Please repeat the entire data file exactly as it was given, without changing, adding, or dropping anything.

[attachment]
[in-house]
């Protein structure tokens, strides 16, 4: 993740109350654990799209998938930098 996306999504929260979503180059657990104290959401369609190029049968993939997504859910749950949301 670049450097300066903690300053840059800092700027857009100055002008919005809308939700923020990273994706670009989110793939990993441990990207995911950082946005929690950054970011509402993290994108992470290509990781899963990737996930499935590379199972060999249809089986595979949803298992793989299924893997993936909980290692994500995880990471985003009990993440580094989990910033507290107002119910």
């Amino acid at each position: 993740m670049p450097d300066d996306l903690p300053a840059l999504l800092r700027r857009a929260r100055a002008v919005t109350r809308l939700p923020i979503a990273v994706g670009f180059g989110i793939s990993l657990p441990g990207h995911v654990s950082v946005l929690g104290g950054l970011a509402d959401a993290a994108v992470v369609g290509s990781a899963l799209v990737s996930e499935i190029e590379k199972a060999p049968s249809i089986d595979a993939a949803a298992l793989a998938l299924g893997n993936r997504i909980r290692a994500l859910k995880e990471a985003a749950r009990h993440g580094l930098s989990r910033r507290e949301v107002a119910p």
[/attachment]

[in-house]
């Protein structure tokens, strides 16, 4: 993740109350654990799209998938930098 996306999504929260979503180059657990104290959401369609190029049968993939997504859910749950949301 670049450097300066903690300053840059800092700027857009100055002008919005809308939700923020990273994706670009989110793939990993441990990207995911950082946005929690950054970011509402993290994108992470290509990781899963990737996930499935590379199972060999249809089986595979949803298992793989299924893997993936909980290692994500995880990471985003009990993440580094989990910033507290107002119910």
């Amino acid at each position: 993740m670049p450097d300066d996306l903690p300053a840059l999504l800092r700027r857009a929260r100055a002008v919005t109350r809308l939700p923020i979503a990273v994706g670009f180059g989110i793939s990993l657990p441990g990207h995911v654990s950082v946005l929690g104290g950054l970011a509402d959401a993290a994108v992470v369609g290509s990781a899963l799209v990737s996930e499935i190029e590379k199972a060999p049968s249809i089986d595979a993939a949803a298992l793989a998938l299924g893997n993936r997504i909980r290692a994500l859910k995880e990471a985003a749950r009990h993440g580094l930098s989990r910033r507290e949301v107002a119910p």